Ruggedly good-looking and oozing with charisma, Bogart chalks up another hard-nosed performance, fittingly contrasting to that of his off-screen’s better half.  Although predominately playing the frightened female of the picture, Bacall conveys ample emotion throughout with her hypnotically gorgeous eyes saying so much.  In addition, Edward G. Robinson admirably plays the cigar-chomping heel that audiences have come to love while, the severely arthritic Lionel Barrymore, afflicted with intolerable pain at the time, uses his real-life condition to the advantage of his wonderful performance.  Furthermore, Claire Trevor’s turn as Rocco’s alcoholic rag doll Gaye Dawn is the film’s standout.  Constantly slurring her speech and suffering from shaky withdrawals, Trevor’s agonizing pleas for a drink and willingness to embarrass herself by pathetically singing for a sip is magnetically heart-wrenching and deservedly earned her the Academy Award for Best Supporting Actress.  Houston’s gripping direction and razor-tense tone easily accounts for the film’s timeless appreciation and appropriate proclamation as one of the director’s best.

    Warner Archive presents Key Largo with a 1080p transfer, sporting a 1.37:1 aspect ratio.  Outside of mild water stained markings in the film’s establishing shots, the black and white photography is astoundingly gorgeous with rich detail conveyed in faces and perspiration on actors easily identified.  In addition, contrast is sharp with shadowy moments excellently balanced against sunnier sequences.  Finally, black levels are deep and solidly inky making this filmic transfer worthy of its praise.  Equipped with a DTS-HD Master Audio 2.0 mix, dialogue is appropriately handled and always audible with intrusive hiss or static unnoticed.  Crashing waves, violent winds and gunshots are effectively forceful, leaving little to no room for disappointment.  The sole special feature included is the film’s Theatrical Trailer (2:24).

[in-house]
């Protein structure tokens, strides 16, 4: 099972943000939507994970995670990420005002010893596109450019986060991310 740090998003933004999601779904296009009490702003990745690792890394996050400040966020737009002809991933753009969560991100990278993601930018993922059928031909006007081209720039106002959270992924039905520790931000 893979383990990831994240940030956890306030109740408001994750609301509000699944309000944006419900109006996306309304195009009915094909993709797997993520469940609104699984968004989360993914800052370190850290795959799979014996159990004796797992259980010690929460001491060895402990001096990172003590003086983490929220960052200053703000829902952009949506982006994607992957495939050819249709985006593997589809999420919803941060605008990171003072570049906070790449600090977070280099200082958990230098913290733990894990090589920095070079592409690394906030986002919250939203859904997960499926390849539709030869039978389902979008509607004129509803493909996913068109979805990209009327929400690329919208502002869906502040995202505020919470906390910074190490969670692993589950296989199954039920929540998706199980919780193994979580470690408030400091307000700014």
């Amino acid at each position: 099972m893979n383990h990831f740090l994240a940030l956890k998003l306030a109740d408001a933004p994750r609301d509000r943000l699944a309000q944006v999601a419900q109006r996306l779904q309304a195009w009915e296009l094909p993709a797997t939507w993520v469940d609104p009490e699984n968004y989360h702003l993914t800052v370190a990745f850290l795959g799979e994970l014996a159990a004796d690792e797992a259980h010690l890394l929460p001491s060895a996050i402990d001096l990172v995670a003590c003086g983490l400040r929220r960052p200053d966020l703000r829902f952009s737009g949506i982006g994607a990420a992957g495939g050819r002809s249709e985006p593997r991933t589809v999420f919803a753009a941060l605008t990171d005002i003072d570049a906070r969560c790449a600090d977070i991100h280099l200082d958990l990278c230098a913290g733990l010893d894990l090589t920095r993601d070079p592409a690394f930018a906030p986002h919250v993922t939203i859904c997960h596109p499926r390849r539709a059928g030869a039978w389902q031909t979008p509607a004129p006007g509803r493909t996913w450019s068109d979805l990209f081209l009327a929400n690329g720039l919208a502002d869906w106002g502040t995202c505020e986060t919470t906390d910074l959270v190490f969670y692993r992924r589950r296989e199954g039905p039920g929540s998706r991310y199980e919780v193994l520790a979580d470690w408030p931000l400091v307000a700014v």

Bogart and Bacall once again light up the screen with their intoxicating chemistry while, Claire Trevor’s Academy Award winning performance is a stunner.  Director John Huston’s noirish exploration of the Florida keys engulfed by seedy characters and a fatal storm makes the journey to Key Largo one viewers will never want to see end.  In addition, Warner Archive handsomely salutes this cinematic gem with a transfer worthy of its stature although, special features unfortunately fall on the shallow side.  

    RATING: 4/5

    Available February 23rd from Warner Archive, Key Largo can be purchased via WBShop.com, Amazon.com and other fine retailers.

  • Bolero (1984) / Ghosts Can't Do It (1990) Blu-ray Review

    Bolero (1984) / Ghosts Can’t Do It (1990)

    Director: John Derek

    Starring: Bo Derek, George Kennedy, Andrea Occhipinti, Ana Obregon & Olivia d’Abo / Bo Derek, Anthony Quinn, Don Murray & Julie Newmar 

    Released by: Shout! Factory

    Reviewed by Mike Kenny

    Starring striking beauty Bo Derek (10), Shout! Factory proudly presents a double feature of the sex symbol’s steamiest features!  In Bolero, Derek stars as a curious graduate who intends to discover her womanhood during a journey to the world’s most exotic locations.  George Kennedy (Cool Hand Luke), Andrea Occhipinti (The New York Ripper), Ana Obregon (The Gamble) and Olivia d’Abo (The Wonder Years) co-star.  Next up, Ghosts Can’t Do It centers on happily married couple Katie (Derek) and Scott (Anthony Quinn, Lust for Life) who despite their age difference, lead a fulfilling life.  After coming to terms with her husband’s death, Katie reconnects with Scott’s impatient ghost as she scours the globe for a suitable body for him to be reincarnated in.  Don Murray (Bus Stop) and Julie Newmar (Batman) co-star.